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Tuesday, June 30, 2009

Identity theft can even affect professional athletes

"A recent article from PalmBeachPost.com shows how identity theft can catch up to strong, fast, and talented athletes in all sports – even Tiger Woods.

Back in 1998, someone used the golfing great’s personal information to make more than $50,000 worth of bogus charges. Woods, and the sport of golf, is not alone in being a victim of what could be termed 'athlete identity theft.'

In baseball, Geoff Jenkins, a former outfielder with the 2008 World Series Champion Philadelphia Phillies, once had someone use his name to open several credit cards and rack up debt. It took Jenkins over a year to clear up his credit and deal with banks that had been defrauded in his name due to identity theft.

In football, an identity thief withdrew $10,000 from the bank account of cornerback Ty Law when he was a member of the New England Patriots, and quarterback Danny Wuerffel was victimized by identity theft when someone opened a credit card in his name while he played for the Green Bay Packers. The latest victim of athlete identity theft, Miami Dolphins rookie cornerback Vontae Davis, is also a football player.

In this case of identity theft, a man stopped for traffic infractions on June 9 in Champaign, Illinois showed police Davis' driver license (Davis' wallet was stolen several months ago while he was a student at the University of Illinois) and drove off a free man.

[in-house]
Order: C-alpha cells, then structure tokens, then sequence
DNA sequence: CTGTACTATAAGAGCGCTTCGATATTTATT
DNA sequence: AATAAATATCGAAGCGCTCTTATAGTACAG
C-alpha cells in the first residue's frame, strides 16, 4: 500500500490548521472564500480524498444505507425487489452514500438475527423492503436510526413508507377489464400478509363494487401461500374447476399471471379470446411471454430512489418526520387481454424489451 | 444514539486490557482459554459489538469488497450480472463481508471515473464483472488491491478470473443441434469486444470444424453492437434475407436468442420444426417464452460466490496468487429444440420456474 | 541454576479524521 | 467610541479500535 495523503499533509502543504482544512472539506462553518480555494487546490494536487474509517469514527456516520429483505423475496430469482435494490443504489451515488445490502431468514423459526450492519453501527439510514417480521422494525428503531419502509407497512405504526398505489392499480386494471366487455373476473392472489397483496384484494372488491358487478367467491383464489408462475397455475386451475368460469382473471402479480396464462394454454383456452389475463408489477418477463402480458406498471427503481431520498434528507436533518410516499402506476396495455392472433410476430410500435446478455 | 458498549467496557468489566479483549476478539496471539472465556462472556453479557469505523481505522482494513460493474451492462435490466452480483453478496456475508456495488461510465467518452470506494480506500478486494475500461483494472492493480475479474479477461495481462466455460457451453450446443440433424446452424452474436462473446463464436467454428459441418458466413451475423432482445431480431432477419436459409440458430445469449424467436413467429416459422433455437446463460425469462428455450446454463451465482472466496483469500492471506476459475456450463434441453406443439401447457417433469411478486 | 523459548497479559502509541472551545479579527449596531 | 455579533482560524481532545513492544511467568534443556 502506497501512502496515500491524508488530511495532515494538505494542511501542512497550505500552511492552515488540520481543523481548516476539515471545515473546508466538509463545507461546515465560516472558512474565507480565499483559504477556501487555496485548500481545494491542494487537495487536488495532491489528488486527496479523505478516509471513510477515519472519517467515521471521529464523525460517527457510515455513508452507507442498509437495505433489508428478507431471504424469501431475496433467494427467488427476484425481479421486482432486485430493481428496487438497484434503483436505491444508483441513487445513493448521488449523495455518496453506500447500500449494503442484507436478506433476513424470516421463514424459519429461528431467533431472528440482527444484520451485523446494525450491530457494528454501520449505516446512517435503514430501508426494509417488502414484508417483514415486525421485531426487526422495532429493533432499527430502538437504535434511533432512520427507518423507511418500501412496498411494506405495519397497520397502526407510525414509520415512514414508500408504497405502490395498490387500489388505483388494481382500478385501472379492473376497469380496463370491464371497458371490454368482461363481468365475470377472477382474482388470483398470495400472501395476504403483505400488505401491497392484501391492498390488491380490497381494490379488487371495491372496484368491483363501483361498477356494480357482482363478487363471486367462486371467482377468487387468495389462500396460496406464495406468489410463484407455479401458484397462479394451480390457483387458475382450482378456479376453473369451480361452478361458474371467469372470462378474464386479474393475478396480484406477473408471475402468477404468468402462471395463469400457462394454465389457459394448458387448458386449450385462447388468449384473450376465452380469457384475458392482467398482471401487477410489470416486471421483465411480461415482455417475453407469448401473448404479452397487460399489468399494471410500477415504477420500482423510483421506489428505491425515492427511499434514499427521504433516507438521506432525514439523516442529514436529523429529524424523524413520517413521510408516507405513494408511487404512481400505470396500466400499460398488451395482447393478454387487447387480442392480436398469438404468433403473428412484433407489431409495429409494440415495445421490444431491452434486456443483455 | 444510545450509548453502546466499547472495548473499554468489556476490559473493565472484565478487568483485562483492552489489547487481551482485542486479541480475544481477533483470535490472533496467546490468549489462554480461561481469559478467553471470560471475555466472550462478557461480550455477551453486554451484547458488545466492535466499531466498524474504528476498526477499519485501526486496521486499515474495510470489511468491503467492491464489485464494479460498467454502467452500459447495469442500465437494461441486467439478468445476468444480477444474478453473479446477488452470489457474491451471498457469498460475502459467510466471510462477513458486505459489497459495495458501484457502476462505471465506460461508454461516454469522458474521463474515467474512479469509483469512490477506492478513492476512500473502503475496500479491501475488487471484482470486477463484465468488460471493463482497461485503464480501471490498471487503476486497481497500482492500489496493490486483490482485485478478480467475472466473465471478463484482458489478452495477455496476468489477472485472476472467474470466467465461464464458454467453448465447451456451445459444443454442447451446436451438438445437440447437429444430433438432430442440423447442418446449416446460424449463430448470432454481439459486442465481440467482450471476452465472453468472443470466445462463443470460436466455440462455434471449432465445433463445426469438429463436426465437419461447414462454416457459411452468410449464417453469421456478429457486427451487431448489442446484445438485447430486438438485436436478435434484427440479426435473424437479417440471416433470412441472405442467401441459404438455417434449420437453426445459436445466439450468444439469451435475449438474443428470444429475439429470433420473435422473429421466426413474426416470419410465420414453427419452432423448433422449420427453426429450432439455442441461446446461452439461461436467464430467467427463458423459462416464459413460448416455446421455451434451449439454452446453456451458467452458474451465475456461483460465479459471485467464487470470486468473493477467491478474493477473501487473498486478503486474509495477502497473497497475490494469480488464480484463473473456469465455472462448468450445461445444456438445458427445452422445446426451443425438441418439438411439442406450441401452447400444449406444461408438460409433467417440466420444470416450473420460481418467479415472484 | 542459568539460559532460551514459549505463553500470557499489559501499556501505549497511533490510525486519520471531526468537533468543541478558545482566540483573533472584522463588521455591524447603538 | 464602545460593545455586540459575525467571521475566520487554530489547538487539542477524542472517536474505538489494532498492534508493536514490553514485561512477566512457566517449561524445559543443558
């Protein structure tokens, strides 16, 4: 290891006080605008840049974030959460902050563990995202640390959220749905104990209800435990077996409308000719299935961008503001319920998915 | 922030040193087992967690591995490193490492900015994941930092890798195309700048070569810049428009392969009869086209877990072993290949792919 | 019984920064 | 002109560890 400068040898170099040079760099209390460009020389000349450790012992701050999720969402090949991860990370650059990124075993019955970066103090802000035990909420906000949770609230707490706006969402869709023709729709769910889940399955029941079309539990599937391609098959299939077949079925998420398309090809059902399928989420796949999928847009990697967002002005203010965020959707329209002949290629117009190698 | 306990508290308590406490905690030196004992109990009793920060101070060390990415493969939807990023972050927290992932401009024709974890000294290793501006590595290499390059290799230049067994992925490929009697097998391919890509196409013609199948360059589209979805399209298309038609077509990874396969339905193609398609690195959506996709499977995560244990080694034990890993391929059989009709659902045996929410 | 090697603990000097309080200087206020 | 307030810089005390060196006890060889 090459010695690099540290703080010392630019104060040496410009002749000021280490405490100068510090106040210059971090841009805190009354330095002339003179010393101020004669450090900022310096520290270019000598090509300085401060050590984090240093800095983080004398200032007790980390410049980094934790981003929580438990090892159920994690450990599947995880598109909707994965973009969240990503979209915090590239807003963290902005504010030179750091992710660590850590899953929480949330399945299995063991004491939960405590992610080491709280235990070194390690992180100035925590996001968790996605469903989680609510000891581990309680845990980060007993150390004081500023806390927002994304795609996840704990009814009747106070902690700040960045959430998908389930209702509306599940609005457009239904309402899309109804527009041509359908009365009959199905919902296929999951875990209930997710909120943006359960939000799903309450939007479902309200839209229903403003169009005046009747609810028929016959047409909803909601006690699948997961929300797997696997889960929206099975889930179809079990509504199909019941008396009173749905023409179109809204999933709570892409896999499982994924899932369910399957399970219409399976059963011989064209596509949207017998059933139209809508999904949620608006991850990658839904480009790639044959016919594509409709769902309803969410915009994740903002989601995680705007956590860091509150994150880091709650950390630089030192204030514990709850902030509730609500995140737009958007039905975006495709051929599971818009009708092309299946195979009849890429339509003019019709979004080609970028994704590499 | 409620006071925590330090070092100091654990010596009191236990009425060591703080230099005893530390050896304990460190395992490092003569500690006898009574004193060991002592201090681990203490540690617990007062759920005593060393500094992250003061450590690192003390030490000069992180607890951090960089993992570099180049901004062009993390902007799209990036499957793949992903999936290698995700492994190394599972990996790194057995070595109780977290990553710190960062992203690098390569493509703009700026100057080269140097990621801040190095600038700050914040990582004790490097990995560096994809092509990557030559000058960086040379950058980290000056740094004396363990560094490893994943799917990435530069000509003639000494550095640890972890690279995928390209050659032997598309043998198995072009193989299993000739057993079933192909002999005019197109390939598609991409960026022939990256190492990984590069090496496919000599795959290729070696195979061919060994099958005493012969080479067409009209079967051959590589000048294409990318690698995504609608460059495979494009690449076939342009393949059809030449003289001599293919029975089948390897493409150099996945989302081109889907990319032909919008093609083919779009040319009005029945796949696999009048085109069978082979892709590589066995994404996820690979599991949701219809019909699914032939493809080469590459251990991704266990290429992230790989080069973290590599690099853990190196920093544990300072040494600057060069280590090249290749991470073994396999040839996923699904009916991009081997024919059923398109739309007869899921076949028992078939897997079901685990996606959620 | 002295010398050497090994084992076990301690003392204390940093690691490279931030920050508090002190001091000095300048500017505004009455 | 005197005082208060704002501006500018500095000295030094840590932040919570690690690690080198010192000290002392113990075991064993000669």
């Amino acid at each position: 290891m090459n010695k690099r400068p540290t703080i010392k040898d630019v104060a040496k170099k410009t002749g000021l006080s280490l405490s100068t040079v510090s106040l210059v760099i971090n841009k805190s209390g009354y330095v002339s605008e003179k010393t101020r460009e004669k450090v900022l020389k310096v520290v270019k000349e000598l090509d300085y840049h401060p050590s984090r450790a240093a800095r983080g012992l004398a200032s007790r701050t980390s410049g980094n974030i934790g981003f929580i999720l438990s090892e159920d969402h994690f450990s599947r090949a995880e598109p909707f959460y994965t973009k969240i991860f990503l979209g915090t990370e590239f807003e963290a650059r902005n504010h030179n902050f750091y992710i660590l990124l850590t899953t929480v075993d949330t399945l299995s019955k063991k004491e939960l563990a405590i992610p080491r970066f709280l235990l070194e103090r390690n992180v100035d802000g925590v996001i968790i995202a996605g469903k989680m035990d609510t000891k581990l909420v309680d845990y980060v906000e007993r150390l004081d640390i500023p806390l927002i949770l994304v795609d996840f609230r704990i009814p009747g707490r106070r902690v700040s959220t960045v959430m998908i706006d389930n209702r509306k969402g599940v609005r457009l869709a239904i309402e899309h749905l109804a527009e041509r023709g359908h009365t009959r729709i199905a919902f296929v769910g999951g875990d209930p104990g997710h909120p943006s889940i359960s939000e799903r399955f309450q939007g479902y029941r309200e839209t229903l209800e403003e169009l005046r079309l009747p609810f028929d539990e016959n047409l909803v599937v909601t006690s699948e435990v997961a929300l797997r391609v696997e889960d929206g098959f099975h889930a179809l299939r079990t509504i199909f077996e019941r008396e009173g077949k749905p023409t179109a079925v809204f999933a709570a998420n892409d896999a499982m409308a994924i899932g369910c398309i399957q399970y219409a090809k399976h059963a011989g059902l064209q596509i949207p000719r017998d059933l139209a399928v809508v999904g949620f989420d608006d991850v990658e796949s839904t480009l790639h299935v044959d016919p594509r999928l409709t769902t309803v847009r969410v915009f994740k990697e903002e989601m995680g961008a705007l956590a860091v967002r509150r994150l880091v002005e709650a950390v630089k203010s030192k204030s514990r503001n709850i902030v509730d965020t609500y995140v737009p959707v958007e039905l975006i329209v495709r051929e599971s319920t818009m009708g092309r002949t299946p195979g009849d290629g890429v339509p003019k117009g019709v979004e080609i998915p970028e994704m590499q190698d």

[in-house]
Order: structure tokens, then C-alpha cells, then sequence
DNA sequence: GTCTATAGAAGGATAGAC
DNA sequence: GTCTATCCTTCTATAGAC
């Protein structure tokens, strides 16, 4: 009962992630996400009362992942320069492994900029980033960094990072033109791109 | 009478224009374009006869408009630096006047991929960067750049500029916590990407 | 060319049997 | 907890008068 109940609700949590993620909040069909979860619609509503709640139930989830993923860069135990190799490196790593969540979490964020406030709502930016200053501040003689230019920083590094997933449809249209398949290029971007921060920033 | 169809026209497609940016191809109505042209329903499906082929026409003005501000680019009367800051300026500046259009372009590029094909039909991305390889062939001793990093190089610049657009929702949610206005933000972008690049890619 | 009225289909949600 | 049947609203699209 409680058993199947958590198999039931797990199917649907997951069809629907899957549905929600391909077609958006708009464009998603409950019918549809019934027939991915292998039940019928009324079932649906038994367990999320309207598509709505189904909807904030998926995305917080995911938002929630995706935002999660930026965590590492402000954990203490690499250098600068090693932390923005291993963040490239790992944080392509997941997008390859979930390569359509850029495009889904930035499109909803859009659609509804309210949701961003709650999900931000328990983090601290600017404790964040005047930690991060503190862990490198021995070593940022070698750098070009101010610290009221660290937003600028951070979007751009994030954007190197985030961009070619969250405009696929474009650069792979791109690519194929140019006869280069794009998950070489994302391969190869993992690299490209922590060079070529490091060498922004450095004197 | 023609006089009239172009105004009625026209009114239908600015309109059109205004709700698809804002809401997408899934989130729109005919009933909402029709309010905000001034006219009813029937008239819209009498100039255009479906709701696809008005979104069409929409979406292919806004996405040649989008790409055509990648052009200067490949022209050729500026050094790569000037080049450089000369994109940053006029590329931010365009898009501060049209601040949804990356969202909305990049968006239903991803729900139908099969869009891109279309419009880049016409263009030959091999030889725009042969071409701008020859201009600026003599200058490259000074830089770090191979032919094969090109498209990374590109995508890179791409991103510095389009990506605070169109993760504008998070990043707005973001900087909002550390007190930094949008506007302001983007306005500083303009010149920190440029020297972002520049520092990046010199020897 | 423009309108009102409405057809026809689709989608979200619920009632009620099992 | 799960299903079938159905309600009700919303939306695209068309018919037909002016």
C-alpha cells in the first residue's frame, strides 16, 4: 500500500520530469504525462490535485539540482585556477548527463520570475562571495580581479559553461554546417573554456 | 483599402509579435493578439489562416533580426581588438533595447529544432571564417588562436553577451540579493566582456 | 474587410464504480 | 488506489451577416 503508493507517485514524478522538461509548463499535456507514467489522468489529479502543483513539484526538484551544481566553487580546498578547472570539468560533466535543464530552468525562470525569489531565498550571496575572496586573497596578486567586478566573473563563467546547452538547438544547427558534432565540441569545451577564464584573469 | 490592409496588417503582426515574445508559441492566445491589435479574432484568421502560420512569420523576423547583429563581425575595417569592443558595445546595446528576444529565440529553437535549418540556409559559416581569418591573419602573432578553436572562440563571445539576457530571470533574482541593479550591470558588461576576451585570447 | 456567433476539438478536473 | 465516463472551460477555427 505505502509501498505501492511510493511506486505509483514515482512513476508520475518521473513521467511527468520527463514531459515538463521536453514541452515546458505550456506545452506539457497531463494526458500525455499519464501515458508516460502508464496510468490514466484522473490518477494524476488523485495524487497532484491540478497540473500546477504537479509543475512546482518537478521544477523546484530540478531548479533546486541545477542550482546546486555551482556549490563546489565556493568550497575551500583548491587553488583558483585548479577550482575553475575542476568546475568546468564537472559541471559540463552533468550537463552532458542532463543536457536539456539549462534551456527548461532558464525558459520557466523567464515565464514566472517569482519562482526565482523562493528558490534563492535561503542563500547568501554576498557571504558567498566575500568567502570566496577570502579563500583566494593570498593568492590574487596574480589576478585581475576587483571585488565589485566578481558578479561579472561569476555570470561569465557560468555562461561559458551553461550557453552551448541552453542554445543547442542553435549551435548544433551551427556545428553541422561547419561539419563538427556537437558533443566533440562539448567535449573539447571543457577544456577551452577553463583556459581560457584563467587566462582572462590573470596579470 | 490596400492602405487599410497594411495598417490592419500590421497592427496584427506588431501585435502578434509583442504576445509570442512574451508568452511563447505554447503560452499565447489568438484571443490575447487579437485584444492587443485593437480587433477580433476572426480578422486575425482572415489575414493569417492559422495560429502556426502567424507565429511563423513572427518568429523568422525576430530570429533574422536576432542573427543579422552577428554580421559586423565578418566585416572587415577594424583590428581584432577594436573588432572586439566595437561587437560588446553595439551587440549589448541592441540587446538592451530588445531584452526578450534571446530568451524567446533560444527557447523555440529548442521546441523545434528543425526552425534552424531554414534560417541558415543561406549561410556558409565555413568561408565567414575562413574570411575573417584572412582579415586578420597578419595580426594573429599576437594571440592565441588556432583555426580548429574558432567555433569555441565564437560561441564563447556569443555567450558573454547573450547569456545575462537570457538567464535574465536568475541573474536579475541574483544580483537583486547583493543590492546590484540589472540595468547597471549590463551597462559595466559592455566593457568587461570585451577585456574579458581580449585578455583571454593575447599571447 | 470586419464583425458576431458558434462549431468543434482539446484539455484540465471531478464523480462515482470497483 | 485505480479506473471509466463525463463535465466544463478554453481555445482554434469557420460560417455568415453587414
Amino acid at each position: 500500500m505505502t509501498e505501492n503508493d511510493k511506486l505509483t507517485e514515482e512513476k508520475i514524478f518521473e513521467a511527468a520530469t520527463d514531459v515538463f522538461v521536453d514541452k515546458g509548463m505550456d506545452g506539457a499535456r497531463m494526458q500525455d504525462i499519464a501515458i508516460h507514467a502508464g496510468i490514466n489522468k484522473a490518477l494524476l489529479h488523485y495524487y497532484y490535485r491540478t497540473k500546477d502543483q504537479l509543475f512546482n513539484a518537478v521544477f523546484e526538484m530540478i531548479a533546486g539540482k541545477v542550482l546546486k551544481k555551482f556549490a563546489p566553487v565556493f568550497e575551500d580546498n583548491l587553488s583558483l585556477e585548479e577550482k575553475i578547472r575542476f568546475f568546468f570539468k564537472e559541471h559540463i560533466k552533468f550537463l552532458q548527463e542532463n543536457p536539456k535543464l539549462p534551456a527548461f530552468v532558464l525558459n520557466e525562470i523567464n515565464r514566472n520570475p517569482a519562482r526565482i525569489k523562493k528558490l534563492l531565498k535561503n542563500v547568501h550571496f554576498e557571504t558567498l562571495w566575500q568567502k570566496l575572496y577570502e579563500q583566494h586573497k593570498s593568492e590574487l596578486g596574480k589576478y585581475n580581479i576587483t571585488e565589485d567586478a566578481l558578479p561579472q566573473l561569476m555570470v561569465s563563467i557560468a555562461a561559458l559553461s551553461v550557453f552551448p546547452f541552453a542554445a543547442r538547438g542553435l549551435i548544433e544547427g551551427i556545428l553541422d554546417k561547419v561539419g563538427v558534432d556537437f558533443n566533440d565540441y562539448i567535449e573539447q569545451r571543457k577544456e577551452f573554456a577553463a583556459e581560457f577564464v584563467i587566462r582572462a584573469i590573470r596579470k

Soon after, national media reports identified Davis as the man cited in the incident, only Vontae was practicing with the Dolphins over 1,000 miles away in Davie, Florida on June 9. He even sent his brother Vernon – a tight end with the San Francisco 49ers – a text message that joked: 'Your brother got arrested in Illinois.'

However, identity theft is no laughing matter, for once someone has stolen another person’s identity, the identity theft victim must spend time and money clearing up the financial, criminal, and psychological problems left behind.

Athletes, in particular, are vulnerable to identity theft because details about them – dates of birth, names of family members, schools attended, and salaries – are available in press guides, on the Web, and even during national broadcasts. Also, athletes travel extensively throughout the U.S. and the world while using their financially attractive credit cards and bank accounts.

The crime of athlete identity theft has become so prevalent that major pro leagues are teaming up to produce a video that all players see during their pre-season training camps. Recently, the leagues have talked to their players about limiting the amount of information they share on social networking sites such as Facebook in an effort to curb identity theft.

Even those people who are not superstar pro athletes with millions of dollars at their disposal can become victims of identity theft. According to Javelin Research, identity theft affected nearly 10 million Americans in 2008 – most of them ordinary men and women – at a cost of more than $48 billion."

For the rest of the article, see http://www.mybackgroundcheck.com/blog/post/2009/06/Even-Professional-Athletes-Not-Talented-Enough-To-Avoid-Identity-Theft.aspx.

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